Employees are divided into 2 types of work. Knowing their preferences can prevent burnout.

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Flexibility can be an effective recruiting tool for employers, and not just because employees enjoy working from home.

For example, in an IWG survey of HR professionals released last month, 55% said their organizations were use hybrid working to meet workers’ childcare concerns, and 47% used the model to improve work-life balance and address workers’ mental health issues. But most respondents also saw the value of working in person, saying they believe in a correlation between the number of days employees spend in the office and their productivity and well-being.

This approach can be to the benefit of employers, according to a recent Gallup report. The research and polling firm’s third-quarter 2022 survey randomly polled nearly 16,000 full-time and part-time U.S. employees about their work-life balance preferences, prompting them to to choose between a 9 to 5 job in which work and life were separated and one in which the two intermingled throughout the day.

In the end, Gallup found an “equal, 50-50 split between the two preferences,” wrote Jim Harter, chief scientist for the company’s workplace management practice, in an analysis of data from investigation.

Gallup also found that different industries had different makeups of the two camps – “separators”, to refer to those who preferred work and life to be fully separated, and “blenders” to refer to those who preferred a work-life mix. personal.

For example, of production and frontline workers surveyed, 59% said they were separators, which is the highest total of any category. At the opposite extreme, 54% of health and social care workers said they were mixers.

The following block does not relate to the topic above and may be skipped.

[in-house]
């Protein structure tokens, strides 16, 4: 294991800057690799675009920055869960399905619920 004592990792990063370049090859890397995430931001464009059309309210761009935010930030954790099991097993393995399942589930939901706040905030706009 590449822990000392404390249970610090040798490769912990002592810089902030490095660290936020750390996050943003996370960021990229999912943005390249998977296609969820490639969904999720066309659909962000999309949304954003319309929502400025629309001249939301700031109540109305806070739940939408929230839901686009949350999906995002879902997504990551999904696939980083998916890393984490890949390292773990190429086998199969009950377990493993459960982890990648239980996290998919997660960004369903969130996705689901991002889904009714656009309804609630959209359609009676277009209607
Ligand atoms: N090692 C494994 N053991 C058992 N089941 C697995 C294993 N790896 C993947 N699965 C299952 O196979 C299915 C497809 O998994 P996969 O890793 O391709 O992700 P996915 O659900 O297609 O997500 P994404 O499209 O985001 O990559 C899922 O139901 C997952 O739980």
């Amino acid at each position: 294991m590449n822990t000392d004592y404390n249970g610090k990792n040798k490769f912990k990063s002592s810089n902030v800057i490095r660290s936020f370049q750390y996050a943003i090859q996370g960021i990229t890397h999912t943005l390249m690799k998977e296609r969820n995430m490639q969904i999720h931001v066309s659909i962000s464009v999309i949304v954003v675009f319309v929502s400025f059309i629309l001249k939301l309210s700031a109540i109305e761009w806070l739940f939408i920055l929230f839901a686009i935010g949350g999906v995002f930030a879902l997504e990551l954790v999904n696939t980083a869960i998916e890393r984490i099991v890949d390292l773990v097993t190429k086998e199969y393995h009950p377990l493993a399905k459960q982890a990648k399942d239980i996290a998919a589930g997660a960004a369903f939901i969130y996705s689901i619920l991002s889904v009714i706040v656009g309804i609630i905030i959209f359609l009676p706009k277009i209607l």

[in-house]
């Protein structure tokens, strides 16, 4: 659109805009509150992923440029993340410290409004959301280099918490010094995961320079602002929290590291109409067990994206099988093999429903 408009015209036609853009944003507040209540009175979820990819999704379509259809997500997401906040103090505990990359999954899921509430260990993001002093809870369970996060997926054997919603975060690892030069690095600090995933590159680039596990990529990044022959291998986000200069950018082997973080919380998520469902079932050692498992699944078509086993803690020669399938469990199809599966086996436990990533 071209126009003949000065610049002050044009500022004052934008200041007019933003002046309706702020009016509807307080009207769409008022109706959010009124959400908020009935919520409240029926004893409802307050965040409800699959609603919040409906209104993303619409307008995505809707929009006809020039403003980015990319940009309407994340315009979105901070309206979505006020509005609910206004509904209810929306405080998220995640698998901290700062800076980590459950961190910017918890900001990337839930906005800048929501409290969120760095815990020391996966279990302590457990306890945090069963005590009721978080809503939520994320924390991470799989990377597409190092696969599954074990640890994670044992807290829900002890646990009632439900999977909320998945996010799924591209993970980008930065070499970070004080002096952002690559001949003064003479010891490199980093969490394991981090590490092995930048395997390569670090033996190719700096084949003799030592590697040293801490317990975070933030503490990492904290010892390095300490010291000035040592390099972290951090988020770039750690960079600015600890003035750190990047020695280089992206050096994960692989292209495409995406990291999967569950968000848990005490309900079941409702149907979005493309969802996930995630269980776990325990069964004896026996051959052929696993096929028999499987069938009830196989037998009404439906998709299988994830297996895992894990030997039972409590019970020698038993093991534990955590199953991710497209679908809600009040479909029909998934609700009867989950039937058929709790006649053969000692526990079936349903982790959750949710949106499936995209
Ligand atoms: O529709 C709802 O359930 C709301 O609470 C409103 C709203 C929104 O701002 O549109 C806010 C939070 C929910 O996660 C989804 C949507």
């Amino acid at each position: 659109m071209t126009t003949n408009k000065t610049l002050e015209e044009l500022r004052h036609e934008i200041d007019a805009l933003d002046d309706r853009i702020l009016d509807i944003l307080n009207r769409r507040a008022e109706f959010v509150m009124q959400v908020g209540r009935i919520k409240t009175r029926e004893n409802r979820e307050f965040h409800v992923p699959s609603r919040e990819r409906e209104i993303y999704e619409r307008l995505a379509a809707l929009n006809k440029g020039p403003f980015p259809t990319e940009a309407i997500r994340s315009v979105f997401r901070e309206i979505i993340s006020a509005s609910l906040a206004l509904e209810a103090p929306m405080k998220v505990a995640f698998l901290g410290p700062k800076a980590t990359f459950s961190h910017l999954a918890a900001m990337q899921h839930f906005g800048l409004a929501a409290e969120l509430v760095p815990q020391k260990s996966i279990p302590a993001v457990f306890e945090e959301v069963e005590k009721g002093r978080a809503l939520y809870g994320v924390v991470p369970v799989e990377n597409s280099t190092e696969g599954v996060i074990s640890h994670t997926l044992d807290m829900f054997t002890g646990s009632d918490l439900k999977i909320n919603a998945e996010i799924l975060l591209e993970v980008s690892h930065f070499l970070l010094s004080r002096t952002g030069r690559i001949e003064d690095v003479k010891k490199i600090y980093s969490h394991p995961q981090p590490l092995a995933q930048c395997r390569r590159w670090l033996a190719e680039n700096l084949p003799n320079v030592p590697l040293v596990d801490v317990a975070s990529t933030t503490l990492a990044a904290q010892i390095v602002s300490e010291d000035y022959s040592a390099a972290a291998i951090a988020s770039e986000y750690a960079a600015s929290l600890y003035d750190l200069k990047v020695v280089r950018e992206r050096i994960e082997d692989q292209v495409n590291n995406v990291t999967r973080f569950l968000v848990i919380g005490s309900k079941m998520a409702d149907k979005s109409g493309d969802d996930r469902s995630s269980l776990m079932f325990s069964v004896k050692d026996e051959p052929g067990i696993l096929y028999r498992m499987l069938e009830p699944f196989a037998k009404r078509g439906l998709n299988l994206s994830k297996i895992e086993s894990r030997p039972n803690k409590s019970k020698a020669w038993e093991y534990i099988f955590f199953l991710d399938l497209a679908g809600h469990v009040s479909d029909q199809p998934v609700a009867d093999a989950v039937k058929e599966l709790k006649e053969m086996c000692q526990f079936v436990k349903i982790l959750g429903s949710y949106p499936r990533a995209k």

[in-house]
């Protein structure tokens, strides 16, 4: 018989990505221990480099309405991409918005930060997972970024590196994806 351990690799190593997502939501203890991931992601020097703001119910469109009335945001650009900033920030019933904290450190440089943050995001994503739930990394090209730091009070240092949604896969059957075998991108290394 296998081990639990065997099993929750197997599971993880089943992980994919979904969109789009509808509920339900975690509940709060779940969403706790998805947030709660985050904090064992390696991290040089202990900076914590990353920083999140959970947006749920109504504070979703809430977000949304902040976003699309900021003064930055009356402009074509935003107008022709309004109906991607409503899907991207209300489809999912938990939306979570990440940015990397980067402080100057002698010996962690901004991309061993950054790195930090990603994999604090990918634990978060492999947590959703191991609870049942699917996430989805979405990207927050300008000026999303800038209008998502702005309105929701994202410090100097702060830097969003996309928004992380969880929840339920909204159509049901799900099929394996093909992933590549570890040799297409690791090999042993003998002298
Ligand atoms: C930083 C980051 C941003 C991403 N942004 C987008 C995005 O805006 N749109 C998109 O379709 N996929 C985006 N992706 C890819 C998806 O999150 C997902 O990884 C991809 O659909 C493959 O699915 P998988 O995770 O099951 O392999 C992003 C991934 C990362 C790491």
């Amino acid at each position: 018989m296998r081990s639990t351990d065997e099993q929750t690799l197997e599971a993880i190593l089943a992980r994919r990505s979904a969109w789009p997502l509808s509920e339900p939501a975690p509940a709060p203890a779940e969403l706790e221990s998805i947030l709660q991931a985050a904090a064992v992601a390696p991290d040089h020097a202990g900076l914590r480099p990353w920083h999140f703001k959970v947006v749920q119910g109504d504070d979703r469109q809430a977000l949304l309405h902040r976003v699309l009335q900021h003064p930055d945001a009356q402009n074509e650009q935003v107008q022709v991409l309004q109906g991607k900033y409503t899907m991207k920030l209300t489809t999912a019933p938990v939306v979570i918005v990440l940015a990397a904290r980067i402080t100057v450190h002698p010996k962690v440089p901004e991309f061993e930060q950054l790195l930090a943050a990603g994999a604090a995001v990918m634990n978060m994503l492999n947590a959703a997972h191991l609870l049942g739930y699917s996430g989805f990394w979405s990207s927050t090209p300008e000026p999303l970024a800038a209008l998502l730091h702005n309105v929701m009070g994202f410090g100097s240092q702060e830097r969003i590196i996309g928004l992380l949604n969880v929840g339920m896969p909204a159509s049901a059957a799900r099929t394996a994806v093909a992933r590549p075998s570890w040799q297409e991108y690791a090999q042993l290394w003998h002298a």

Each of the other industry groups Gallup surveyed had a balance that fell somewhere in between, with leadership roles showing the most even distribution; 49% of executives call themselves splitters and 51% call themselves mixers.

“As you might expect, on-site workers are 61% more likely to be dispatchers, but 39% of those workers still have a mixer mentality,” Harter said. “And while 6 in 10 hybrid and remote workers prefer mixed gender, there are still 4 in 10 who prefer to split their time between work and life.”

Harter noted that managers may not realize that such preferences exist within their teams, and that dispatchers and mixers may prefer different working arrangements that can help them achieve the desired level of balance.

This may prove useful knowledge at a time when many employers – facing operational burnout after more than two years of the pandemic – could shape their return-to-work plans. based on pre-pandemic standardsaccording to the Future Forum’s Pulse 2022 survey results released in October.

“The reality is that both types of employees can be very engaged and productive,” Harter said of splitters and mixers. “But not knowing who is what could lead to lower engagement, feelings of disrespect and more burnout for everyone.”

Managers can use workflow preferences to help plan how and when their teams work, especially in a hybrid or remote work environment, according to speakers at a Quartz virtual event in September. Harter said managers could use their knowledge of team preferences to determine how to approach certain work scenarios, such as receiving emails on weekends or after hours.

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